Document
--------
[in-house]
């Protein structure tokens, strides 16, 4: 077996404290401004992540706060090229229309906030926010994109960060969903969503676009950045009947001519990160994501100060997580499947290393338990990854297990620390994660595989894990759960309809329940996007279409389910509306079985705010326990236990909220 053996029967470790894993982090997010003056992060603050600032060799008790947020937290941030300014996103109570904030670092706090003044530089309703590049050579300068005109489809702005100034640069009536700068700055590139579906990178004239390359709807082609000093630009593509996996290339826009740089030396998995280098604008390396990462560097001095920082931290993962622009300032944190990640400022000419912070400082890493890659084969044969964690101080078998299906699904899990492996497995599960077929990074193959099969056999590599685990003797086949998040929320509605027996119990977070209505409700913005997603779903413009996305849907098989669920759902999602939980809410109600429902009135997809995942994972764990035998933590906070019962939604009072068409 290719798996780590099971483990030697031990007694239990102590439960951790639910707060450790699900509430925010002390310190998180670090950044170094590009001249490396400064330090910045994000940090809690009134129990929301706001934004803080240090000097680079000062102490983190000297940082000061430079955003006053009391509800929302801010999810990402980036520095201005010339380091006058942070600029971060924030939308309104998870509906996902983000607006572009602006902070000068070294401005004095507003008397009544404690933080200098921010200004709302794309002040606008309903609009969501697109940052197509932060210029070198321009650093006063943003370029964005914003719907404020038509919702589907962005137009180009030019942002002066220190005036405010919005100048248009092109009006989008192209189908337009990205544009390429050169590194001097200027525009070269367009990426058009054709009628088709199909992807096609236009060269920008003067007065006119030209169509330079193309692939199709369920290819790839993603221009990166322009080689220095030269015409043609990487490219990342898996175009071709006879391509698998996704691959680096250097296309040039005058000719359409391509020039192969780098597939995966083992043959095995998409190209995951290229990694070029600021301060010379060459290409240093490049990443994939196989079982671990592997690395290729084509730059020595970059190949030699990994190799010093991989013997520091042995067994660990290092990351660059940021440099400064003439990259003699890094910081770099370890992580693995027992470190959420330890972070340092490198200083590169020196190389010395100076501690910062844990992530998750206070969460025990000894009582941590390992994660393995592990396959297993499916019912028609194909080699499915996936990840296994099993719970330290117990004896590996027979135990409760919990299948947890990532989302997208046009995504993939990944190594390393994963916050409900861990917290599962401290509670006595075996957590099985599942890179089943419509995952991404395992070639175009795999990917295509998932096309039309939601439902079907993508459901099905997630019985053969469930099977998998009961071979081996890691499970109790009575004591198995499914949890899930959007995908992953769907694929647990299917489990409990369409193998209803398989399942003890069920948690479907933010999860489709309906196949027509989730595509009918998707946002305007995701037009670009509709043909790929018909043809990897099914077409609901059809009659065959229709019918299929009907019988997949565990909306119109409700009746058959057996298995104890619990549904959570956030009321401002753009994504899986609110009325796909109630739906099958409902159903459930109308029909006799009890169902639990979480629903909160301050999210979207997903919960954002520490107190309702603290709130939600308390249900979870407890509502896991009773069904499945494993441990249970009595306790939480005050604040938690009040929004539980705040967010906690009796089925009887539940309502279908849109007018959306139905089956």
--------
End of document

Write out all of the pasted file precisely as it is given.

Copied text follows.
[in-house]
């Protein structure tokens, strides 16, 4: 077996404290401004992540706060090229229309906030926010994109960060969903969503676009950045009947001519990160994501100060997580499947290393338990990854297990620390994660595989894990759960309809329940996007279409389910509306079985705010326990236990909220 053996029967470790894993982090997010003056992060603050600032060799008790947020937290941030300014996103109570904030670092706090003044530089309703590049050579300068005109489809702005100034640069009536700068700055590139579906990178004239390359709807082609000093630009593509996996290339826009740089030396998995280098604008390396990462560097001095920082931290993962622009300032944190990640400022000419912070400082890493890659084969044969964690101080078998299906699904899990492996497995599960077929990074193959099969056999590599685990003797086949998040929320509605027996119990977070209505409700913005997603779903413009996305849907098989669920759902999602939980809410109600429902009135997809995942994972764990035998933590906070019962939604009072068409 290719798996780590099971483990030697031990007694239990102590439960951790639910707060450790699900509430925010002390310190998180670090950044170094590009001249490396400064330090910045994000940090809690009134129990929301706001934004803080240090000097680079000062102490983190000297940082000061430079955003006053009391509800929302801010999810990402980036520095201005010339380091006058942070600029971060924030939308309104998870509906996902983000607006572009602006902070000068070294401005004095507003008397009544404690933080200098921010200004709302794309002040606008309903609009969501697109940052197509932060210029070198321009650093006063943003370029964005914003719907404020038509919702589907962005137009180009030019942002002066220190005036405010919005100048248009092109009006989008192209189908337009990205544009390429050169590194001097200027525009070269367009990426058009054709009628088709199909992807096609236009060269920008003067007065006119030209169509330079193309692939199709369920290819790839993603221009990166322009080689220095030269015409043609990487490219990342898996175009071709006879391509698998996704691959680096250097296309040039005058000719359409391509020039192969780098597939995966083992043959095995998409190209995951290229990694070029600021301060010379060459290409240093490049990443994939196989079982671990592997690395290729084509730059020595970059190949030699990994190799010093991989013997520091042995067994660990290092990351660059940021440099400064003439990259003699890094910081770099370890992580693995027992470190959420330890972070340092490198200083590169020196190389010395100076501690910062844990992530998750206070969460025990000894009582941590390992994660393995592990396959297993499916019912028609194909080699499915996936990840296994099993719970330290117990004896590996027979135990409760919990299948947890990532989302997208046009995504993939990944190594390393994963916050409900861990917290599962401290509670006595075996957590099985599942890179089943419509995952991404395992070639175009795999990917295509998932096309039309939601439902079907993508459901099905997630019985053969469930099977998998009961071979081996890691499970109790009575004591198995499914949890899930959007995908992953769907694929647990299917489990409990369409193998209803398989399942003890069920948690479907933010999860489709309906196949027509989730595509009918998707946002305007995701037009670009509709043909790929018909043809990897099914077409609901059809009659065959229709019918299929009907019988997949565990909306119109409700009746058959057996298995104890619990549904959570956030009321401002753009994504899986609110009325796909109630739906099958409902159903459930109308029909006799009890169902639990979480629903909160301050999210979207997903919960954002520490107190309702603290709130939600308390249900979870407890509502896991009773069904499945494993441990249970009595306790939480005050604040938690009040929004539980705040967010906690009796089925009887539940309502279908849109007018959306139905089956």